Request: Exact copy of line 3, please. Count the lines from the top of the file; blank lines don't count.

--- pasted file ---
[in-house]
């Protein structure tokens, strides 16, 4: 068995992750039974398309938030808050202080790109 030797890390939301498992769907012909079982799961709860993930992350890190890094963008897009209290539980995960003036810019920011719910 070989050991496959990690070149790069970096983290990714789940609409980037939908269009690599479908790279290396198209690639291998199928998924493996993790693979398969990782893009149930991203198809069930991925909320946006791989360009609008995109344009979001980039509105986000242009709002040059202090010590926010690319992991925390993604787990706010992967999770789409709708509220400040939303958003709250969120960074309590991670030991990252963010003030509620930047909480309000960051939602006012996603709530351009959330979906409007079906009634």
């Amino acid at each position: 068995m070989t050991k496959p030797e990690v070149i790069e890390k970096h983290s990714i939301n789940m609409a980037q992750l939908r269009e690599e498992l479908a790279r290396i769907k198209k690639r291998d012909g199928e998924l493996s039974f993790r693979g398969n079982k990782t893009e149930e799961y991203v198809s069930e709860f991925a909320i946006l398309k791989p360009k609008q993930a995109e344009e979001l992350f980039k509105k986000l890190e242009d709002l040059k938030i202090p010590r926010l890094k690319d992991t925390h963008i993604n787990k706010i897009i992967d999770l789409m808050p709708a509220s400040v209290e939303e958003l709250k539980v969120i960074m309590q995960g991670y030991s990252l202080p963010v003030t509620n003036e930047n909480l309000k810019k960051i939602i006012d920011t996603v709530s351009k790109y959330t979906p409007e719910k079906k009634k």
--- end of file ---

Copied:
């Amino acid at each position: 068995m070989t050991k496959p030797e990690v070149i790069e890390k970096h983290s990714i939301n789940m609409a980037q992750l939908r269009e690599e498992l479908a790279r290396i769907k198209k690639r291998d012909g199928e998924l493996s039974f993790r693979g398969n079982k990782t893009e149930e799961y991203v198809s069930e709860f991925a909320i946006l398309k791989p360009k609008q993930a995109e344009e979001l992350f980039k509105k986000l890190e242009d709002l040059k938030i202090p010590r926010l890094k690319d992991t925390h963008i993604n787990k706010i897009i992967d999770l789409m808050p709708a509220s400040v209290e939303e958003l709250k539980v969120i960074m309590q995960g991670y030991s990252l202080p963010v003030t509620n003036e930047n909480l309000k810019k960051i939602i006012d920011t996603v709530s351009k790109y959330t979906p409007e719910k079906k009634k």